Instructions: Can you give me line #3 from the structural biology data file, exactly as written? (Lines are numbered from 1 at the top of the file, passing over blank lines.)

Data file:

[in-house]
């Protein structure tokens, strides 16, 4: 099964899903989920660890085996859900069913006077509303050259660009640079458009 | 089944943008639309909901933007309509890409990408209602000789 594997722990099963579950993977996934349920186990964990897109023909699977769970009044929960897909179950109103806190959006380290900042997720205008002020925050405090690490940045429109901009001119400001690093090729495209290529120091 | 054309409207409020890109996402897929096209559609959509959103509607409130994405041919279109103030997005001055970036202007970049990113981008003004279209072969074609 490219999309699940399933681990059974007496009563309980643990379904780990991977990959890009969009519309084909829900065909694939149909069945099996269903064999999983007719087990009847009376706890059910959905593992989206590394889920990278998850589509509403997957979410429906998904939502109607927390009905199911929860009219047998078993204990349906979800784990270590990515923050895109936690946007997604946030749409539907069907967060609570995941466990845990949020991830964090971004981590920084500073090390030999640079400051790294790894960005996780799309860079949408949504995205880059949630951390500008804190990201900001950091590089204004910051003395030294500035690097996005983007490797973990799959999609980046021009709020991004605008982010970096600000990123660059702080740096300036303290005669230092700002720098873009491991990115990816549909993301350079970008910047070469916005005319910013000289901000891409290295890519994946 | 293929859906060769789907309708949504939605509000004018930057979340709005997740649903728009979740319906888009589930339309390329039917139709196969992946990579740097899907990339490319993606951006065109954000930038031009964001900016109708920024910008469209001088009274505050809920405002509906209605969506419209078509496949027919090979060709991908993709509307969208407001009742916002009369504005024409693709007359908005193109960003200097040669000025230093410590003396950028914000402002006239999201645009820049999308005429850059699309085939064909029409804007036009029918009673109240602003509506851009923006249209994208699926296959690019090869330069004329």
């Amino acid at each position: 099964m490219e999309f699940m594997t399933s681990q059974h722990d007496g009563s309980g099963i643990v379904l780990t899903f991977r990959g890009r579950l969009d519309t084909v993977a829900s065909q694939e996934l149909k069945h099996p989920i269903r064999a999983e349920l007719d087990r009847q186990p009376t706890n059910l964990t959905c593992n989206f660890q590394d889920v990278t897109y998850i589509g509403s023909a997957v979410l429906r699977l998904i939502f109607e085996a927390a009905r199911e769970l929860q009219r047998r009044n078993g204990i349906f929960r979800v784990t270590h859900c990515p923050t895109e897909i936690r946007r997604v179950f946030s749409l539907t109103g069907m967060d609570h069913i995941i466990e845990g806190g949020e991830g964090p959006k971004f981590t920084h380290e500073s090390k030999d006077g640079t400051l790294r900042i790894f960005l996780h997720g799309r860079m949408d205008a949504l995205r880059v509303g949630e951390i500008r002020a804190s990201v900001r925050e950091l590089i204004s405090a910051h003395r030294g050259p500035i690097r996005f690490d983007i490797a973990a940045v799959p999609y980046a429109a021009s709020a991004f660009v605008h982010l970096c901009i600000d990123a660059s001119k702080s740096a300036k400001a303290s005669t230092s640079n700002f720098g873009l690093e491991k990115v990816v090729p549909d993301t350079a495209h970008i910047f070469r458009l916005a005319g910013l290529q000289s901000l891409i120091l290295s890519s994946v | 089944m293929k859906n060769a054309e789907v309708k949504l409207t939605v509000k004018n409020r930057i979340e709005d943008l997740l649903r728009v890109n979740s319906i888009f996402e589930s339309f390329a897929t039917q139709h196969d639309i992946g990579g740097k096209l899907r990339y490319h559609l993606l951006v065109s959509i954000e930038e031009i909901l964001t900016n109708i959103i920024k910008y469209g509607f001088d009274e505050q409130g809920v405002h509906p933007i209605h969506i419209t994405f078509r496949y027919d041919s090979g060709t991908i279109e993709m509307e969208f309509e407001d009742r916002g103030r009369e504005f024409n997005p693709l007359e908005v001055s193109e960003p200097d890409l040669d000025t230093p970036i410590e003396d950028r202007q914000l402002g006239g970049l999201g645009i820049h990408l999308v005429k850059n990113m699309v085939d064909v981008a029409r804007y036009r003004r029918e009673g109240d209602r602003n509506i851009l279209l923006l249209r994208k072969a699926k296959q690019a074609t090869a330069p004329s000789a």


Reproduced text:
């Amino acid at each position: 099964m490219e999309f699940m594997t399933s681990q059974h722990d007496g009563s309980g099963i643990v379904l780990t899903f991977r990959g890009r579950l969009d519309t084909v993977a829900s065909q694939e996934l149909k069945h099996p989920i269903r064999a999983e349920l007719d087990r009847q186990p009376t706890n059910l964990t959905c593992n989206f660890q590394d889920v990278t897109y998850i589509g509403s023909a997957v979410l429906r699977l998904i939502f109607e085996a927390a009905r199911e769970l929860q009219r047998r009044n078993g204990i349906f929960r979800v784990t270590h859900c990515p923050t895109e897909i936690r946007r997604v179950f946030s749409l539907t109103g069907m967060d609570h069913i995941i466990e845990g806190g949020e991830g964090p959006k971004f981590t920084h380290e500073s090390k030999d006077g640079t400051l790294r900042i790894f960005l996780h997720g799309r860079m949408d205008a949504l995205r880059v509303g949630e951390i500008r002020a804190s990201v900001r925050e950091l590089i204004s405090a910051h003395r030294g050259p500035i690097r996005f690490d983007i490797a973990a940045v799959p999609y980046a429109a021009s709020a991004f660009v605008h982010l970096c901009i600000d990123a660059s001119k702080s740096a300036k400001a303290s005669t230092s640079n700002f720098g873009l690093e491991k990115v990816v090729p549909d993301t350079a495209h970008i910047f070469r458009l916005a005319g910013l290529q000289s901000l891409i120091l290295s890519s994946v | 089944m293929k859906n060769a054309e789907v309708k949504l409207t939605v509000k004018n409020r930057i979340e709005d943008l997740l649903r728009v890109n979740s319906i888009f996402e589930s339309f390329a897929t039917q139709h196969d639309i992946g990579g740097k096209l899907r990339y490319h559609l993606l951006v065109s959509i954000e930038e031009i909901l964001t900016n109708i959103i920024k910008y469209g509607f001088d009274e505050q409130g809920v405002h509906p933007i209605h969506i419209t994405f078509r496949y027919d041919s090979g060709t991908i279109e993709m509307e969208f309509e407001d009742r916002g103030r009369e504005f024409n997005p693709l007359e908005v001055s193109e960003p200097d890409l040669d000025t230093p970036i410590e003396d950028r202007q914000l402002g006239g970049l999201g645009i820049h990408l999308v005429k850059n990113m699309v085939d064909v981008a029409r804007y036009r003004r029918e009673g109240d209602r602003n509506i851009l279209l923006l249209r994208k072969a699926k296959q690019a074609t090869a330069p004329s000789a």